Bobcats put on Homecoming events despite reduced funding
Wilbur and Wilma will be playing capture the flag on the University of Arizona Mall, Tuesday thanks to the Bobcats Senior Honorary.
The Bobcats are responsible for activities happening on the Mall during Homecoming week, including capture the Wilbur and Wilma Tuesday, Jenga and pie eating Wednesday and a mud tug Thursday. The honorary will also be hosting Club Olympics.
However, finding the funding for these Mall activities was more difficult for the Bobcats this year.
Marc Acuña, advisor to the Bobcats and vice president of student and alumni engagement for the UA Alumni Association, said the Mall events cost around $7,000.
“Mud tug is very expensive itself. It's almost $5,000,” Acuña said. “I'd say a good $7,000 we spend within that week, and that includes set up for facilities, the sound, getting the mud there. Facilities is amazing, they help us with that entire week. The gentlemen that are out there doing the mud, they make it perfect and pushing it so no one's feet get cut. It is a cool experience for everybody.”
Melinda Burke, president of the Alumni Association, said Bobcats' funding was cut because it was “good business."
“Frankly, because you have to make sure that you're spending your money in ways that make good sense, we felt, as much as we love the mud tug, that we had to get campus support to continue doing the mud tug,” Burke said. “We can't bear that expense all on our own. Fortunately, we did get campus support.”
At the Sept. 25 Associated Students of the University of Arizona Senate meeting, the Bobcats requested $2,500 from the senate.
“What we do during Homecoming is basically all of it,” said Bobcats member Phil Fromm at the meeting.
The Bobcats told the senate the money would be used to reserve Mall space and pay for materials for the upcoming Mall activities.
“We need monetary assistance to continue these traditions,” Fromm told the senate.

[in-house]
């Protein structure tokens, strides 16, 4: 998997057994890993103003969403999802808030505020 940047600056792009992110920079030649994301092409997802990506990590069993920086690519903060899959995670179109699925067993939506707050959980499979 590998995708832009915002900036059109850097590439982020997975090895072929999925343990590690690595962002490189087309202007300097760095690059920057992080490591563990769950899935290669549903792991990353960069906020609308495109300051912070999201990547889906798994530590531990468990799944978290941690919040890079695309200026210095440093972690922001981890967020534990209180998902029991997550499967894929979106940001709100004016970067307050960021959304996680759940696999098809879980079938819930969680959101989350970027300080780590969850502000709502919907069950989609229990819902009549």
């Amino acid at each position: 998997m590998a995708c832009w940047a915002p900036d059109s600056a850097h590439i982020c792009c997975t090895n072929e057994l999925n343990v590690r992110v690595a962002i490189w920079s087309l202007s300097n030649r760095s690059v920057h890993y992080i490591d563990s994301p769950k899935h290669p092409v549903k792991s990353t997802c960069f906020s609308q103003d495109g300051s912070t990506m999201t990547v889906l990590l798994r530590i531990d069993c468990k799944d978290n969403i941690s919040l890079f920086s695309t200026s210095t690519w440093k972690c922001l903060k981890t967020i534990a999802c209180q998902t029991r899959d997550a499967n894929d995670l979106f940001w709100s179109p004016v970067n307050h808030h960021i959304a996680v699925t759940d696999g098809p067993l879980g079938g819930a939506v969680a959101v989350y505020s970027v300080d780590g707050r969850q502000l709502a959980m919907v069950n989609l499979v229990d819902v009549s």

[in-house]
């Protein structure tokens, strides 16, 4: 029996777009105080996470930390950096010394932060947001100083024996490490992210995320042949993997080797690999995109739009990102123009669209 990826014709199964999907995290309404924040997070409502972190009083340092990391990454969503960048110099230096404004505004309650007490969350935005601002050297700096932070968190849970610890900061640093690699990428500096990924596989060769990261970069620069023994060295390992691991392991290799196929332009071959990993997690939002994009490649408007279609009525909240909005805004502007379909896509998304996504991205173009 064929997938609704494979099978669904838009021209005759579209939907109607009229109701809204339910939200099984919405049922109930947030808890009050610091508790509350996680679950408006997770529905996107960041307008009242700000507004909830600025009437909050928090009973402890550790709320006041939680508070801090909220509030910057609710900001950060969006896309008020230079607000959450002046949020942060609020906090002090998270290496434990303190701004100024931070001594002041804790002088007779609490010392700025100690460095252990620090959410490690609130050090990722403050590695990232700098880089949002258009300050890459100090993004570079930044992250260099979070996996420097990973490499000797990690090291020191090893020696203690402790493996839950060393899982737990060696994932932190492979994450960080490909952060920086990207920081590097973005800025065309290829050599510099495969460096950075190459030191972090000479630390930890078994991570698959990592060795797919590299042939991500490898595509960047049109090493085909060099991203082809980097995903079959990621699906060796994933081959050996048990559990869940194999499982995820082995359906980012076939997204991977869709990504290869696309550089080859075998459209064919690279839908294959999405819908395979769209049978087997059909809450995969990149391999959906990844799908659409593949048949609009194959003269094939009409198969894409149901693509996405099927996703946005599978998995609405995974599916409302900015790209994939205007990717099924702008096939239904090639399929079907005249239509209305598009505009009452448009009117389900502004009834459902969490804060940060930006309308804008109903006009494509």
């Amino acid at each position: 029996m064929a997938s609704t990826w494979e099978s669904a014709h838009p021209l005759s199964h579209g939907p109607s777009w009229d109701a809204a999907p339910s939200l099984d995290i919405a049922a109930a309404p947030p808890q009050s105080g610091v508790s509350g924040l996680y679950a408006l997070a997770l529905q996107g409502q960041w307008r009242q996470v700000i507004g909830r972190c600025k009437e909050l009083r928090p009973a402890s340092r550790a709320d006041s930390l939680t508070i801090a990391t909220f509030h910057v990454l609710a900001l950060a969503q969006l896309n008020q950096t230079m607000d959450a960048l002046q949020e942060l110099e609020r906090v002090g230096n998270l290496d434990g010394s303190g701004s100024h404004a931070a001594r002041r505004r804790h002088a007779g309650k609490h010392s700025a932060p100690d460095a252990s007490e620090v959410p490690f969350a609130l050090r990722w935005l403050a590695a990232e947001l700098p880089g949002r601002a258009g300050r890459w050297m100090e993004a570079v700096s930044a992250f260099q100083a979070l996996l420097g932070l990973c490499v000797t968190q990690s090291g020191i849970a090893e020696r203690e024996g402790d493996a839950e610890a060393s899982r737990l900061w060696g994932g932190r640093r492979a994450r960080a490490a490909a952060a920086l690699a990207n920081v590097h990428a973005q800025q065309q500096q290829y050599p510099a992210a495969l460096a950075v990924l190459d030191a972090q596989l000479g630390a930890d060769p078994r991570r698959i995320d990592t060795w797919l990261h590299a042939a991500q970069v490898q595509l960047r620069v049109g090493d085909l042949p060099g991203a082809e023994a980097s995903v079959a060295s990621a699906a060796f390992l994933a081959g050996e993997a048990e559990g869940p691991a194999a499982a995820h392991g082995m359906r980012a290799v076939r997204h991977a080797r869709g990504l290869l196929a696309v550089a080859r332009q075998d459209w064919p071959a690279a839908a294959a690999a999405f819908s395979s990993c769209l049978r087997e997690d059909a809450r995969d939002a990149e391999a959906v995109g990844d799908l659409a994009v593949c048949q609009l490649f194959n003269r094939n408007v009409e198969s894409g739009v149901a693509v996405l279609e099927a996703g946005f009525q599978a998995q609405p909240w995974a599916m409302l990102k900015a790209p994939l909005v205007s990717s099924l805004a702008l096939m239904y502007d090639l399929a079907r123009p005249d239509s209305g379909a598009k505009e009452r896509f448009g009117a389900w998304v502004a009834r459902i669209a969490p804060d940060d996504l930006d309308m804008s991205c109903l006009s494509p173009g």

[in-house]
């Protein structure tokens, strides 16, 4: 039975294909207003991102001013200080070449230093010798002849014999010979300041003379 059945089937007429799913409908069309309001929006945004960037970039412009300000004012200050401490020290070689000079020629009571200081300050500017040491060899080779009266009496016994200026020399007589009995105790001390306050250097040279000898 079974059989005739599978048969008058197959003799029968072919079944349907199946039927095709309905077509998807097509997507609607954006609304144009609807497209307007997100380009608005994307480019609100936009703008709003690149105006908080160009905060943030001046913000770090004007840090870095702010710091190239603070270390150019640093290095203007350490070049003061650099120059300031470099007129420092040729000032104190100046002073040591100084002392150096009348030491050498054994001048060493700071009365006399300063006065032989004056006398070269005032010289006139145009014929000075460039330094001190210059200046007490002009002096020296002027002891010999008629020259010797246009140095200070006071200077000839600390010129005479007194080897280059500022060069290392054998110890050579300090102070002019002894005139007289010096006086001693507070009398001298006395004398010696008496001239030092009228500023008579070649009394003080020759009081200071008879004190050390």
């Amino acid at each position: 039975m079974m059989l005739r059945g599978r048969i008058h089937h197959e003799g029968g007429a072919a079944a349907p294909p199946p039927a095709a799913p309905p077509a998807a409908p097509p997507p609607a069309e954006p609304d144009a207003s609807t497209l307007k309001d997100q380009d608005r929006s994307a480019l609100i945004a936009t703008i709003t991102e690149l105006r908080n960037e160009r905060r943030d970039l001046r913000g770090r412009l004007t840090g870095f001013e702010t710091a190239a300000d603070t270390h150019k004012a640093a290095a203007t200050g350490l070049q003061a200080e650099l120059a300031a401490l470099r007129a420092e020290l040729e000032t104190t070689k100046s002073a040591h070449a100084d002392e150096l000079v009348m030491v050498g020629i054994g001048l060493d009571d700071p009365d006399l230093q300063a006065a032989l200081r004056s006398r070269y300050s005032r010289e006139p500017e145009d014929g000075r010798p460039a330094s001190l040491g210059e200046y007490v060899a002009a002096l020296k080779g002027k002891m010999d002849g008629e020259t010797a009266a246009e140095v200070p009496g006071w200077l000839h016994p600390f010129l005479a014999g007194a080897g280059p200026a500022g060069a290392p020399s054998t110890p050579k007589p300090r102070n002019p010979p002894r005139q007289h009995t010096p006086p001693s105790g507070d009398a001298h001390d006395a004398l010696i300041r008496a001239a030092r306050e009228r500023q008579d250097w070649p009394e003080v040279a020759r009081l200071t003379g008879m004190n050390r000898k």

The senate created stipulations for agreeing to fund the Bobcats, including using ASUA branding and philanthropic efforts for Campus Pantry, and then approved the full amount at their Oct. 9 meeting.
ASUA Executive Vice President Bennett Adamson clarified at the Oct. 23 senate meeting why the Bobcats needed the funding request, even though they had recently traveled to the University of Southern California.
“Bobcats as a student organization has its own set of funding, and there's certainly the alumni that help fund that,” Adamson said at the meeting. “Because Homecoming is an Alumni Association event, the budget is different … That's really the clarifying point.”
Adamson also explained why the Bobcats approached the senate instead of the appropriations board.
“If they went to [appropriations], they would just get a check,” he said. “If you come to senate, there's the stipulations.”
Acuña confirmed that the Bobcats have multiple responsibilities during Homecoming week.
“Throughout the year, [the Bobcats] host events, like, they're in charge of the parade, we do Club Olympics all week long during Homecoming,” Acuña said. “They choose the queens, they do the whole queen selection process. We do the royalty; the top five kings and queens come together. We actually do the whole voting process together. We light the 'A' on fire and many other philanthropy events throughout the year.”
The Bobcats do not profit from organizing these events, according to Burke.
“It's all about building community,” Burke said. “Believe me, they do not profit. In fact, the Alumni Association underwrites most of the costs for Homecoming. Every year, we do it because we want to support this major event and bring community to campus, but we never make money on it.”
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